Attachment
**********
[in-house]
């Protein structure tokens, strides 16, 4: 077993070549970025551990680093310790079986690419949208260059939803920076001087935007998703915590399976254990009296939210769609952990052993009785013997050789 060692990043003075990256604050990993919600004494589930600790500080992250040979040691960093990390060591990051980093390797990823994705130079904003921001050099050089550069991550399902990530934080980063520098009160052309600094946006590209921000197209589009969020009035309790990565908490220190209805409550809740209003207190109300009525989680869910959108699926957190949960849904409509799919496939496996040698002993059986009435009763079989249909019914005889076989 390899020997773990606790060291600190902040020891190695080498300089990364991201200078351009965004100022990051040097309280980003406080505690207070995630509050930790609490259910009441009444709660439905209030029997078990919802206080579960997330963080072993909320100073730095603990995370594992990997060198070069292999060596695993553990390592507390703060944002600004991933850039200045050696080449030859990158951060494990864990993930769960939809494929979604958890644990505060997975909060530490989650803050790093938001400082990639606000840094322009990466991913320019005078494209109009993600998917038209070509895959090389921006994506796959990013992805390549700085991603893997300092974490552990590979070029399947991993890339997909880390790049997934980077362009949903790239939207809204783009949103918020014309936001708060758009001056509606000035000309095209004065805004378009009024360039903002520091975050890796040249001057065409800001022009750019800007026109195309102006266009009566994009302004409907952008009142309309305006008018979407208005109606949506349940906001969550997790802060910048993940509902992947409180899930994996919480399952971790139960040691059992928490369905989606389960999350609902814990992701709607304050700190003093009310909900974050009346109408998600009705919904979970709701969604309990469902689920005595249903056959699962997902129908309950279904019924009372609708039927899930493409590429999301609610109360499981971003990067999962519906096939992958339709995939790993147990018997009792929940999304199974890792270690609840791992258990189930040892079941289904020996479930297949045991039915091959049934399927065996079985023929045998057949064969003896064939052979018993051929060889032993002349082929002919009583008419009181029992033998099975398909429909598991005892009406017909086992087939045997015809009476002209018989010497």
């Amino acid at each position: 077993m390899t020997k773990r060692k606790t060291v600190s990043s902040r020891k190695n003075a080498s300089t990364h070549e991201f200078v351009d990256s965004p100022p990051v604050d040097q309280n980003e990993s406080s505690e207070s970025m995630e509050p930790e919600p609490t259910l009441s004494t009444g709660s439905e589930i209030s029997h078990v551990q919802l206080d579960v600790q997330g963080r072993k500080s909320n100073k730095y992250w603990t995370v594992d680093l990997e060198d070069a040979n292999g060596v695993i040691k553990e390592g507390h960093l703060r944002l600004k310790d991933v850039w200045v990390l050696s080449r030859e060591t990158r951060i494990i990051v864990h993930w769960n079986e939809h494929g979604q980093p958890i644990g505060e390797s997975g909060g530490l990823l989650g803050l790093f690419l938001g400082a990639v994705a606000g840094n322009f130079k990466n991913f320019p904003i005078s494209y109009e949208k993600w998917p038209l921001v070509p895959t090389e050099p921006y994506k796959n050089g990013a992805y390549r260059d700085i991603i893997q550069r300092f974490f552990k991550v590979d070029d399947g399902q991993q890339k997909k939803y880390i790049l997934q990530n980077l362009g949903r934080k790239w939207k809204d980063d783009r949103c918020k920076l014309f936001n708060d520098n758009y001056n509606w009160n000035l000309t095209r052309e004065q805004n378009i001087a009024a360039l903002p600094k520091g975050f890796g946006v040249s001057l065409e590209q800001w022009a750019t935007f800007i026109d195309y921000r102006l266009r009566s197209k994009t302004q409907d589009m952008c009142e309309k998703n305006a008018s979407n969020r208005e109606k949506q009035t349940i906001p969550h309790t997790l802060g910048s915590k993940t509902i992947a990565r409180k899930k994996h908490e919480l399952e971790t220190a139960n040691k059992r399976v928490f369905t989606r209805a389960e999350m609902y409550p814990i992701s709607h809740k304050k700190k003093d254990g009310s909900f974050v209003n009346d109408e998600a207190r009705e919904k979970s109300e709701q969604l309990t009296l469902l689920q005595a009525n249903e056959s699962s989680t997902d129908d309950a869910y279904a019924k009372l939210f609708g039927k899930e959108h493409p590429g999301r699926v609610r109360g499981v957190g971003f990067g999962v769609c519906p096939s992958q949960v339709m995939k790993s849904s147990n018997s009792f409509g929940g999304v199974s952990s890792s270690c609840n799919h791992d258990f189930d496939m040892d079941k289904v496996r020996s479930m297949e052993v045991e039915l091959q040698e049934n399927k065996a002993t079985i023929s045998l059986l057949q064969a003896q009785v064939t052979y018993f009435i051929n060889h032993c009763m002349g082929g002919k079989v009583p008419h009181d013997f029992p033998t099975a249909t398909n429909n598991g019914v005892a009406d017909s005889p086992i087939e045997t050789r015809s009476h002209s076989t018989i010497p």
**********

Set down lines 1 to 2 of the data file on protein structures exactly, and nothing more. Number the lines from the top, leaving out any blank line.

[in-house]
């Protein structure tokens, strides 16, 4: 077993070549970025551990680093310790079986690419949208260059939803920076001087935007998703915590399976254990009296939210769609952990052993009785013997050789 060692990043003075990256604050990993919600004494589930600790500080992250040979040691960093990390060591990051980093390797990823994705130079904003921001050099050089550069991550399902990530934080980063520098009160052309600094946006590209921000197209589009969020009035309790990565908490220190209805409550809740209003207190109300009525989680869910959108699926957190949960849904409509799919496939496996040698002993059986009435009763079989249909019914005889076989 390899020997773990606790060291600190902040020891190695080498300089990364991201200078351009965004100022990051040097309280980003406080505690207070995630509050930790609490259910009441009444709660439905209030029997078990919802206080579960997330963080072993909320100073730095603990995370594992990997060198070069292999060596695993553990390592507390703060944002600004991933850039200045050696080449030859990158951060494990864990993930769960939809494929979604958890644990505060997975909060530490989650803050790093938001400082990639606000840094322009990466991913320019005078494209109009993600998917038209070509895959090389921006994506796959990013992805390549700085991603893997300092974490552990590979070029399947991993890339997909880390790049997934980077362009949903790239939207809204783009949103918020014309936001708060758009001056509606000035000309095209004065805004378009009024360039903002520091975050890796040249001057065409800001022009750019800007026109195309102006266009009566994009302004409907952008009142309309305006008018979407208005109606949506349940906001969550997790802060910048993940509902992947409180899930994996919480399952971790139960040691059992928490369905989606389960999350609902814990992701709607304050700190003093009310909900974050009346109408998600009705919904979970709701969604309990469902689920005595249903056959699962997902129908309950279904019924009372609708039927899930493409590429999301609610109360499981971003990067999962519906096939992958339709995939790993147990018997009792929940999304199974890792270690609840791992258990189930040892079941289904020996479930297949045991039915091959049934399927065996079985023929045998057949064969003896064939052979018993051929060889032993002349082929002919009583008419009181029992033998099975398909429909598991005892009406017909086992087939045997015809009476002209018989010497």